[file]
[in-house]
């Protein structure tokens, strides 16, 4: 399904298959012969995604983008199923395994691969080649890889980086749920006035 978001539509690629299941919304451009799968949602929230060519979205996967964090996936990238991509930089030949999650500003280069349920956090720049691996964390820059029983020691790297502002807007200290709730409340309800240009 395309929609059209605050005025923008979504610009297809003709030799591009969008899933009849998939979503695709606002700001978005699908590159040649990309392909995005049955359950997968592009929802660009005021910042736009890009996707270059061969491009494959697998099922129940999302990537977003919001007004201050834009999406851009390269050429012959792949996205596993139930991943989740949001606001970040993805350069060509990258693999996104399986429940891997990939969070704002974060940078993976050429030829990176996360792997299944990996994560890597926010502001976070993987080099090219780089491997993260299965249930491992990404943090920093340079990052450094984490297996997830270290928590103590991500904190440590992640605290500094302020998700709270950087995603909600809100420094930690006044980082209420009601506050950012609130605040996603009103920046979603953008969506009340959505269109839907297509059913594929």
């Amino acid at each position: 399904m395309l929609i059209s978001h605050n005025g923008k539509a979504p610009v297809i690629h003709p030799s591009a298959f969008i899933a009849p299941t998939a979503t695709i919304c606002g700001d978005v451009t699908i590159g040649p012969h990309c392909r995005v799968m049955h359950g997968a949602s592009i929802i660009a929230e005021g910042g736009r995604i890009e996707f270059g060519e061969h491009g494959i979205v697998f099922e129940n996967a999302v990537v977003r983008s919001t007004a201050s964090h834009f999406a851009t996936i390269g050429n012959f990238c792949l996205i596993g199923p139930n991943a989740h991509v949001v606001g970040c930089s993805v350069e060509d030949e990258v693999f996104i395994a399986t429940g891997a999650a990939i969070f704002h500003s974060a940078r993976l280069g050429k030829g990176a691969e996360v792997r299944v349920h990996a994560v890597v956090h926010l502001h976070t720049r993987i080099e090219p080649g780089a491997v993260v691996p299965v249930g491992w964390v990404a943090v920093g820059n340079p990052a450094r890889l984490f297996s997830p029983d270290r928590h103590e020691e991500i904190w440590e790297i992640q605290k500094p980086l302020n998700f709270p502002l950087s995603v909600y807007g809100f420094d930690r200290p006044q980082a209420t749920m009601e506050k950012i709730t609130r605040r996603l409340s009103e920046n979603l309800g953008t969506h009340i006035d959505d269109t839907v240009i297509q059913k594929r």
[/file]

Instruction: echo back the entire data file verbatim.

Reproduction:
[in-house]
């Protein structure tokens, strides 16, 4: 399904298959012969995604983008199923395994691969080649890889980086749920006035 978001539509690629299941919304451009799968949602929230060519979205996967964090996936990238991509930089030949999650500003280069349920956090720049691996964390820059029983020691790297502002807007200290709730409340309800240009 395309929609059209605050005025923008979504610009297809003709030799591009969008899933009849998939979503695709606002700001978005699908590159040649990309392909995005049955359950997968592009929802660009005021910042736009890009996707270059061969491009494959697998099922129940999302990537977003919001007004201050834009999406851009390269050429012959792949996205596993139930991943989740949001606001970040993805350069060509990258693999996104399986429940891997990939969070704002974060940078993976050429030829990176996360792997299944990996994560890597926010502001976070993987080099090219780089491997993260299965249930491992990404943090920093340079990052450094984490297996997830270290928590103590991500904190440590992640605290500094302020998700709270950087995603909600809100420094930690006044980082209420009601506050950012609130605040996603009103920046979603953008969506009340959505269109839907297509059913594929």
């Amino acid at each position: 399904m395309l929609i059209s978001h605050n005025g923008k539509a979504p610009v297809i690629h003709p030799s591009a298959f969008i899933a009849p299941t998939a979503t695709i919304c606002g700001d978005v451009t699908i590159g040649p012969h990309c392909r995005v799968m049955h359950g997968a949602s592009i929802i660009a929230e005021g910042g736009r995604i890009e996707f270059g060519e061969h491009g494959i979205v697998f099922e129940n996967a999302v990537v977003r983008s919001t007004a201050s964090h834009f999406a851009t996936i390269g050429n012959f990238c792949l996205i596993g199923p139930n991943a989740h991509v949001v606001g970040c930089s993805v350069e060509d030949e990258v693999f996104i395994a399986t429940g891997a999650a990939i969070f704002h500003s974060a940078r993976l280069g050429k030829g990176a691969e996360v792997r299944v349920h990996a994560v890597v956090h926010l502001h976070t720049r993987i080099e090219p080649g780089a491997v993260v691996p299965v249930g491992w964390v990404a943090v920093g820059n340079p990052a450094r890889l984490f297996s997830p029983d270290r928590h103590e020691e991500i904190w440590e790297i992640q605290k500094p980086l302020n998700f709270p502002l950087s995603v909600y807007g809100f420094d930690r200290p006044q980082a209420t749920m009601e506050k950012i709730t609130r605040r996603l409340s009103e920046n979603l309800g953008t969506h009340i006035d959505d269109t839907v240009i297509q059913k594929r």